The microfluidics market is expected to reach $7.5 billion by 2020, up from $3.1 billion in 2015, at a compound annual growth rate of 19.3%, according to Market & Markets. The microfluidics market has grown over the last decade due to the growing pharmaceutical and biotechnology research funding, rising incidences of lifestyle diseases and rising geriatric population. However, high prices of microfluidic proteomic and genomic analysis platforms, low market visibility for current microfluidic products and reluctance among researchers to use microfluidic technology are inhibiting growth, according to the report.
To a large extent, creating easier methods for manufacturing could help counteract these barriers. Tony Holtz, a technical specialist at Proto Labs, says the traditional manufacturing methods won’t work well for microfluidic parts. CNC or injection molding, he says don’t work because the parts require very flat surfaces, with clear, thin and shallow features.
“These are difficult to produce in a mold that is milled and hand-polished,” Holtz explains, noting that the small sizes of the features are not distinguishable. The pressures in injection molding can roll the edges; ejector pins play an important role in removing parts from a mold, but they also introduce cosmetic flaws that are challenging to manage in microfluidic parts. “The process is not impossible and we still create microfluid parts with injection molding, but there are better ways,” Holtz says.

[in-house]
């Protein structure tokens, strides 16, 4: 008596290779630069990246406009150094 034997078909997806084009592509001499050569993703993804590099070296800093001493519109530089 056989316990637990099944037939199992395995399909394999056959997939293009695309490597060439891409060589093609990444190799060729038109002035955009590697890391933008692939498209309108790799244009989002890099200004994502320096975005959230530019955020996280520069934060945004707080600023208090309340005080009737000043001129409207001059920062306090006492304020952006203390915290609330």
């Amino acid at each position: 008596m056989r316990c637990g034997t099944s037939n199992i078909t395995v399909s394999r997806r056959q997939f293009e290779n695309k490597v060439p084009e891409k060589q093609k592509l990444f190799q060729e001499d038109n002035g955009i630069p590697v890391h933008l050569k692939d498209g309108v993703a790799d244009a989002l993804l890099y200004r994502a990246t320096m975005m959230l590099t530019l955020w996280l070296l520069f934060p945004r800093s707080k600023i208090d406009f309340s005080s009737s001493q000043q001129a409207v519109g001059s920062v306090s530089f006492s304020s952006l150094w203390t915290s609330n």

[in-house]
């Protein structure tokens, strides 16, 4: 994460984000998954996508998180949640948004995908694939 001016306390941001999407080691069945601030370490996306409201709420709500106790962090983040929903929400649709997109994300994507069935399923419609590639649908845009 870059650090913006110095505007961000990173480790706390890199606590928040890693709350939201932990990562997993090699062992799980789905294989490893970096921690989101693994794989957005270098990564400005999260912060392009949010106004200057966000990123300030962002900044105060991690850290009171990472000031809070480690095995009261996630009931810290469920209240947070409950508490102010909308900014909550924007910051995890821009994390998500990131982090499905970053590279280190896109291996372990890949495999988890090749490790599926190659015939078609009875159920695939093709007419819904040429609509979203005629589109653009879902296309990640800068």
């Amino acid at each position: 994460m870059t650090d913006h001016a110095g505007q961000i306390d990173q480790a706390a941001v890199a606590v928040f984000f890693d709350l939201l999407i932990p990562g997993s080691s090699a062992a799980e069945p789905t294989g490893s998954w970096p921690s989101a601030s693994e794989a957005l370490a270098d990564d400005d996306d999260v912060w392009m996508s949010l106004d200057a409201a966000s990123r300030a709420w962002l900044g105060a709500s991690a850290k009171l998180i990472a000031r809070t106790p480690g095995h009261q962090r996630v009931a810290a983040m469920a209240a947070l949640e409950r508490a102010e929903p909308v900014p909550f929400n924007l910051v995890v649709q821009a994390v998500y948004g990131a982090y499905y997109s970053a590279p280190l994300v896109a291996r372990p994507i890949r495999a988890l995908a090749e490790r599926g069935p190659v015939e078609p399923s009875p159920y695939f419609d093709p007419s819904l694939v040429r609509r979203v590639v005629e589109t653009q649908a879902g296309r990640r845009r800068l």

Instead of injection molding, Holtz says Proto Labs prefers to use a process called stereolithography (SL). “We use an ultraviolet laser drawing on the surface of a thermoset resin material.” High-resolution SL can produce features in layer as thin as 0.002 in.,, fine enough detail to satisfy microfluidics requirements.
Holtz notes that Proto Labs recommends channel sizes of 0.025 in. square cross sections with a minimum wall thickness of 0.004 in. for X and Y dimensions and 0.016 in. for the Z dimension. Of course, he says, some clients need even smaller features and may need staff engineers to come up with designs to meet those needs.
Special builds for clarity
One of the chief concerns for microfluidics designers is the clarity of the final part. Holtz says achieving that level of clarity required Proto Labs to create a special system for the parts. The company uses a substrate build on a clear sheet of acrylic, which yields a surface that needs minimal polishing.
“In particular, the down faces need to be smooth and clear with minimal post-build processing,” he explains. Proto Labs developed its SL so that there are no support structures on the down faces so the surfaces retain the highest clarity. Up facing surfaces need the next best clarity and are followed by any vertical surfaces. All surfaces are sanded or polished to remove visible layers on the flat surfaces.